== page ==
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And how about that relationship with Shakespeare? Perhaps the interesting thing is how closely the two men’s lives were entwined, not only biographically, but also in their work. So many of Shakespeare’s plays seem like answers to questions first posed by Marlowe: The Merchant of Venice is a more sympathetic version of The Jew of Malta, Richard II dwells on many of the same questions about power and legitimacy as Edward II, while Hamlet could surely not have come to life without the dizzying philosophical speculations examined in Faustus. Shakespeare even includes a buried tribute to his dead colleague-cum-rival in his mid-period comedy As You Like It, spoken by the shepherdess Phoebe: ‘Dead shepherd, now I find thy saw [saying] of might: / “Who ever lov'd that lov'd not at first sight?”’ (3.5.81–82).[16] As her first audiences would have known, she is quoting 'Hero and Leander'.[17]

That is, of course, to ignore the largest and most tantalising what-if: whether, if Marlowe had lived longer and written more, he would have been even greater than Shakespeare, the greatest of them all. It seems entirely possible.


[1] The best place to examine the biographical details of Marlowe’s life – and their numerous ambiguities – is Park Honan, Christopher Marlowe: Poet and Spy (Oxford: Oxford University Press, 2005). Honan’s Shakespeare: A Life (Oxford: Oxford University Press, 1998), is also highly recommended.

[2] Sections of the translation were eventually published in 1599 as Certaine of Ovids Elegies, and suppressed in the so-called ‘Bishops’ Ban’, then publicly burnt. See Syrinthe Pugh, ‘Marlowe and Classical Literature’, in Emily C. Bartels and Emma Smith (eds), Christopher Marlowe in Context (Cambridge: Cambridge University Press, 2013), pp. 80–89.

[3] See Honan, Marlowe, pp. 153–55.

[4] All quotations from The Complete Plays, ed. Frank Romany and Robert Lindsey (London: Penguin, 2003).

[5] Ben Jonson, ‘To the Memory of My Beloved, the Author Master William Shakespeare, and What He Hath Left Us’, in the preface to the 1623 First Folio of Shakespeare’s works, l.30. Reprinted in Gary Taylor and Stanley Wells (eds), William Shakespeare, The Complete Works (Oxford: Oxford University Press, 2nd edn, 2005), p. lxxi.

[6] For chronology and Marlowe’s reading, see Vivien Thomas and Willian Tydeman (eds), Christopher Marlowe: The Plays and their Sources (London: Routledge, 1994).

[7] T S Eliot, Selected Essays (London: Faber, 1951), p. 105.

[8] Honan, Marlowe, p. 303.

[9] Perhaps most famously Derek Jarman’s 1991 movie adaptation, which the director described as a ‘film of a gay love affair’. See Lawrence Normand, ‘Edward II, Derek Jarman, and the state of England’, in J A  Downie and J T Parnell (eds), Constructing Christopher Marlowe (Cambridge: Cambridge University Press, 2000), pp. 177–93.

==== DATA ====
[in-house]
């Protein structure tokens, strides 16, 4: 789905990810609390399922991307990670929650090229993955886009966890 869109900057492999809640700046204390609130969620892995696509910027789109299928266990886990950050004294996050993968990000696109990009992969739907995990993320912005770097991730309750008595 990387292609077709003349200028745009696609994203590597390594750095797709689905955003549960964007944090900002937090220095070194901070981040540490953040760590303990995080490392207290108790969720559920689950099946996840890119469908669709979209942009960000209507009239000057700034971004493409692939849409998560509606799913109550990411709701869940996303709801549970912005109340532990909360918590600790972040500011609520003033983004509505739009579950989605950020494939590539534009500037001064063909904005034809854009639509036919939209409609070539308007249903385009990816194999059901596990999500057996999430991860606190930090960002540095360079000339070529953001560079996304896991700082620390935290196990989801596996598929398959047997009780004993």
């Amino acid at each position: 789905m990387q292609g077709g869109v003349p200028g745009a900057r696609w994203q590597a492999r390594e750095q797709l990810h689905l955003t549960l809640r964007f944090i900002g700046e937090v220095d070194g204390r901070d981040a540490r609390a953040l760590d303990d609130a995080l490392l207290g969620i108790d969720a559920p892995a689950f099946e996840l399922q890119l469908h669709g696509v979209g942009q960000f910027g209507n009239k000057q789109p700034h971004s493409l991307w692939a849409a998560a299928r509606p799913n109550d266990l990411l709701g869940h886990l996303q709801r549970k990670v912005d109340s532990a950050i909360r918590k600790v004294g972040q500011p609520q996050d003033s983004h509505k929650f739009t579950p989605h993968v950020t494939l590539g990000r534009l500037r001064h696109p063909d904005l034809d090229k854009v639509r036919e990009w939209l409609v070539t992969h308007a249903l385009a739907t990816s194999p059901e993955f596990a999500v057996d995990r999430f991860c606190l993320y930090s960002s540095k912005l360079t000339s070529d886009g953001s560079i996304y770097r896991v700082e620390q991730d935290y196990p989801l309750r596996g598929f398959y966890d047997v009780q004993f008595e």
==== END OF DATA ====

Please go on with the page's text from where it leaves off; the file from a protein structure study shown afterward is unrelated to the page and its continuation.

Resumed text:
[10] See Alan Stewart, ‘Edward II and Male Same-Sex Desire’ in Garrett A. Sullivan Jr, Patrick Cheney and Andrew Hadfield (eds), Early Modern English Drama: A Critical Companion (Oxford: Oxford University Press, 2006), pp. 82–95.

[11] BL MS Harleian 6848, ff. 185–86. Honan reprints the so-called ‘Baines note’ in full on pp. 374–75.

[12] Quoted in Honan, Marlowe, p. 246.

[13] Honan reprints a translation of the coroner’s report, originally in Latin, in full; see pp. 176–377. The original is in the National Archives/Public Record Office, MS C260/174, no. 127. The best and most vivid account of Marlowe’s final years is Charles Nicholl, The Reckoning: The Murder of Christopher Marlowe (London: Jonathan Cape, 1992).

[14] Romany and Lindsey, Complete Plays, p. xxxii.

[15] The sheer density of evidence about Marlowe’s death makes it vanishingly unlikely that anything else happened that day in Deptford. Even so, the memorial window unveiled in Westminster Abbey in 2002 has a question mark next to his date of death; see: http://www.westminster-abbey.org/our-history/people/christopher-marlowe.

[16] As You Like It, in Taylor and Wells, Complete Works.

[17] The poem eventually reached print in 1598, and this section was extensively quoted after Marlowe’s death.

  • Andrew Dickson
  • Andrew Dickson is an author, journalist and critic. A former arts editor at the Guardian in London, he writes regularly for the paper and appears as a broadcaster for the BBC and elsewhere. His book about Shakespeare's global influence, Worlds Elsewhere: Journeys Around Shakespeare's Globe, is out now in paperback. He lives in London, and his website is andrewjdickson.com.

The text in this article is available under the Creative Commons License.